March 10, 2013
KNOXVILLE -- With the introduction of a new coaching staff to Rocky Top comes a new defensive scheme for the Vols and a new opportunity to make big plays in the backfield.
In 2012, the Vols recorded just 17 sacks, 98th in the country. In 2013, UT will be returning to a four man front, a change that many of the current Vols are excited for including defensive linemen Maurice Couch and Daniel McCullers.
"I think the 4-3 benefits me a lot," said Couch. "It helps the pass rushing game. Last year I felt slow on the ball playing the 3-4, I feel like we were defending the run more than anything. But I am excited to be back in the 4-3."
McCullers echoed his linemate's sentiments.
"Right now [the coaches] have me at three technique so that is more about penetration," said McCullers. "The 3-4 was more like taking a block for the linebackers, now it is more about the chance to make plays in the backfield."
The 4-3 formation feels like the right fit to Team 117.
"Everybody is more comfortable with the 4-3 so everyone is eager to get out there and play," said defensive back Byron Moore. "It is simpler, you can just go out and play fast, and there aren't too many checks. So we will just line up and play."
This year there aren't as many adjustments and we have a lot of young guys who are getting the playbook immediately," continued Couch. "Up front Coach Strip teaches us a lot especially on the pass rushing game because that is where we were lacking at. He gives us a lot of freedom up front. And we like that."
The Vols D Line has a great mentor in associate head coach and defensive line coach Steve Stripling.
`Coach Strip,' as he is usually referred to, has set out making sure his players have the basic techniques down starting with day one of practice.
His players are ready to go.
"We have been working with Coach Strip and working all the technique moves," said McCullers. "He is the best D Line coach in the world and he has put a lot of guys in the league. We are going to work hard together at getting to the quarterback this year."
DROPPING WEIGHT, MAKING PLAYSAnother change the Vols have made in the offseason is more of a physical transformation.
With the addition of new strength coach Dave Lawson to the weight room, you might be seeing a more slimmed down and toned up Tennessee team in 2013.
The offensive line alone has lost an average of 10 pounds, and that includes rising junior Antonio Richardson.
"I came into the year at 336 and now I am at 326 so I am feeling pretty good," said Richardson. "I feel a lot of pressure taken off my knee now; I can feel the 10 pound difference."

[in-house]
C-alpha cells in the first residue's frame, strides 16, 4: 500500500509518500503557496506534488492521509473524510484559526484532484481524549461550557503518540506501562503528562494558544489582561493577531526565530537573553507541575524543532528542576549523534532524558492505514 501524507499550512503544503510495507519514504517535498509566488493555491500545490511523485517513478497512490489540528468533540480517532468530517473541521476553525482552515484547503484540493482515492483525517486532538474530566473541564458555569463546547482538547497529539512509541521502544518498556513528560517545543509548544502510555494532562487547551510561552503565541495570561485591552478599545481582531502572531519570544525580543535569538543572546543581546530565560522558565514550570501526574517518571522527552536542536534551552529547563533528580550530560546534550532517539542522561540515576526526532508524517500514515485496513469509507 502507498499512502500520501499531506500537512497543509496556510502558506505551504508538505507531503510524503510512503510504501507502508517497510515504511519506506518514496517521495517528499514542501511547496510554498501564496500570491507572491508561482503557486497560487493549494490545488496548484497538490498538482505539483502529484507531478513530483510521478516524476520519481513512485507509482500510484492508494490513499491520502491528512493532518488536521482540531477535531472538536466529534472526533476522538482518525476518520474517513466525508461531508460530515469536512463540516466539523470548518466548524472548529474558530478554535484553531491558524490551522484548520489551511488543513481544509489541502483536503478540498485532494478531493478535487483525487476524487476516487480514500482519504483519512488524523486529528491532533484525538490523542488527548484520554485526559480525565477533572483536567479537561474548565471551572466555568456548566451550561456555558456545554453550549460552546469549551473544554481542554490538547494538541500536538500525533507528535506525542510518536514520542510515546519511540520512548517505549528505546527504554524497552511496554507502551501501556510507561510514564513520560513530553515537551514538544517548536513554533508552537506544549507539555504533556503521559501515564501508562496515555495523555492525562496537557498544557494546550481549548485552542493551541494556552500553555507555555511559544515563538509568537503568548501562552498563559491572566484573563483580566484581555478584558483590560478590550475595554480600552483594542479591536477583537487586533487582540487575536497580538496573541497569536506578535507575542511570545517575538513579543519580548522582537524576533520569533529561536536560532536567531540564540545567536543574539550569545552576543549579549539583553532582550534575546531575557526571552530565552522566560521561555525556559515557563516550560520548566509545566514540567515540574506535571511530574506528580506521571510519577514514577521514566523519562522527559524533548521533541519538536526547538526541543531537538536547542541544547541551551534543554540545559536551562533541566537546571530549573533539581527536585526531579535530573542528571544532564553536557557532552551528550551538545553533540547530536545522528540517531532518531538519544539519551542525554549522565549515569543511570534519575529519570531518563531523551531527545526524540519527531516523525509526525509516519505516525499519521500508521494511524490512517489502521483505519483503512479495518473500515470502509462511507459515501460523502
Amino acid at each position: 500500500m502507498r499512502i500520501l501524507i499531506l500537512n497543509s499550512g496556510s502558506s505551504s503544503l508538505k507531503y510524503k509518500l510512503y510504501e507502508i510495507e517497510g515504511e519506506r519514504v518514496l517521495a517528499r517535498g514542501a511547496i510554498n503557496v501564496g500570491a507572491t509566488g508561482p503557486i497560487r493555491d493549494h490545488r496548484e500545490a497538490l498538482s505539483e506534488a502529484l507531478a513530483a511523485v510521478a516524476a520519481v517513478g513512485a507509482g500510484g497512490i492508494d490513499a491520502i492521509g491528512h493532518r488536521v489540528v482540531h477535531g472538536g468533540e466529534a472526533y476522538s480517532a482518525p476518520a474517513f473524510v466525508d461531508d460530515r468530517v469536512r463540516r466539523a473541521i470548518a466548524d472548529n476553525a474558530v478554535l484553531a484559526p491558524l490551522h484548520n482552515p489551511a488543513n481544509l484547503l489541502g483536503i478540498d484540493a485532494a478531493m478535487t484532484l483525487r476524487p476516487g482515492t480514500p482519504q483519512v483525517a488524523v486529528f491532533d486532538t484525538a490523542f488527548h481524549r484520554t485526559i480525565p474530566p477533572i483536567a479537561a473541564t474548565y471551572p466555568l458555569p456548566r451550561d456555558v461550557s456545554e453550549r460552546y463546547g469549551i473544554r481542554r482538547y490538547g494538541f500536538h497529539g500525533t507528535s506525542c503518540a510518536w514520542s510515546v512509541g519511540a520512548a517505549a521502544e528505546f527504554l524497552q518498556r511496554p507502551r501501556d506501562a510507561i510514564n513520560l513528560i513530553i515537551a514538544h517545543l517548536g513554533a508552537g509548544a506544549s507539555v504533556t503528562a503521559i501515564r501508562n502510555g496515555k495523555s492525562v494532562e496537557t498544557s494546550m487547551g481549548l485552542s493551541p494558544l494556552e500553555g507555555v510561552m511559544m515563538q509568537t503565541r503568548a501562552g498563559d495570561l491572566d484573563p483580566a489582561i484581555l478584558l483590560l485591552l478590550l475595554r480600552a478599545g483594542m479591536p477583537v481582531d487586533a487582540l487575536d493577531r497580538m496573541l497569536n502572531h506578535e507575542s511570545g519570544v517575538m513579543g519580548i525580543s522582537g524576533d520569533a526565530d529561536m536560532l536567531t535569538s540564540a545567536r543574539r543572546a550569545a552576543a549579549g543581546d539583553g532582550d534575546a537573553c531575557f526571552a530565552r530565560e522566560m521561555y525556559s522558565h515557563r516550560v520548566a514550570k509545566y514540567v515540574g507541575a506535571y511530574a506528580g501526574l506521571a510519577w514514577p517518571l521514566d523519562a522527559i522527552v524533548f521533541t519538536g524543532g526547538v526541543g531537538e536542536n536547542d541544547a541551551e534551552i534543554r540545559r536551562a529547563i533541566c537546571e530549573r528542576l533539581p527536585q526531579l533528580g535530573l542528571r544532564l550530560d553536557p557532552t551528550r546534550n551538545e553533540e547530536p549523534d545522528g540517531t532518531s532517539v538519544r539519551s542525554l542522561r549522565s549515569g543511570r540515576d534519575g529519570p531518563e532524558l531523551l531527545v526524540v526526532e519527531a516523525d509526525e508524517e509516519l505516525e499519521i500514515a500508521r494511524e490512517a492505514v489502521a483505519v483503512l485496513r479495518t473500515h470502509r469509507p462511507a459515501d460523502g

On the defensive line, big man Daniel McCullers has cut his weight down to about 355 pounds, a weight he hasn't seen since his freshman year of high school.
"Last year I could move, but not the way that I wanted to," said McCullers. "This offseason we trained hard and worked and I got in better shape; I'm down to 355 and can move a lot quicker."
"I feel better, a lot better," continued McCullers. "Working with Coach Lawson and the whole staff, it is the best staff that I have been around conditioning wise, they will get you ready and I am ready for the season."
The lower weight will bode well for the Vols during spring practice because, as they have already realized, things will be moving quickly.
"Everything we do is quick," said defensive lineman Daniel Hood. "Every time the horn blows we run, there is no dogging it in between, there is no loafing and if you do there are consequences for it."
Ultimately the fast pace is preparing the Vols to play a full 60 minutes strong come the fall.
Last year, in the fourth quarter I kind of burned out a little," said McCullers, "I am better shape now and ready to go."
"I think [this pace] is going to be better for us," said Hood. "When we get to the fourth quarter, we are not going to be the team that comes just that short in the fourth quarter; we are going to be the team that makes the play to win the game."
THE NEWEST MEMBER OF THE VOL FAMILY
The newest member of the Vol family, Robert Gillespie, comes to Tennessee with a slew of SEC experience.
A native of Hattiesburg, Miss., Gillespie grew up in SEC country, gained SEC playing experience at Florida, and began his coaching career at SEC foe South Carolina.
Gillespie joins the Vols from Big 12 West Virginia where he spent the previous two seasons and he has already made an impression on his running backs.
"Coach Gillespie is no joke, he is real," said rising senior Rajion Neal. "He wants it his way, right now, to the T, but at the end of the day it makes a big difference."
Gillespie took part in his first practice with the Vols in just his first week on campus, and during that time has already gotten to know his running back group.
"These guys have done a great job coming by, spending time with me, getting to know me, and they have been very receptive in meeting rooms," said Gillespie. "Out there on the field I'll learn some more things about them, but I will not truly learn everything there is to know about these guys until we put the pads on. You learn about who your running back is when he puts his pads on."
Like the rest of the Vols coaching staff, Gillespie has made it clear that Team 117 is a family.
"It really is like a family," said Neal. "From the whole time [the staff] has been here, we have interacted and sat down and talked with them. It is cool getting to know them as quick as we did. [Coach Jones] wants everybody to know each other and mix and mingle."
"[Coach Gillespie] let us know that the game that we play and what we do is a big sacrifice," said Neal. "We all take that personal, because at the end of the day we know through each other we all prosper. We all take it personal and know what we mean to each other."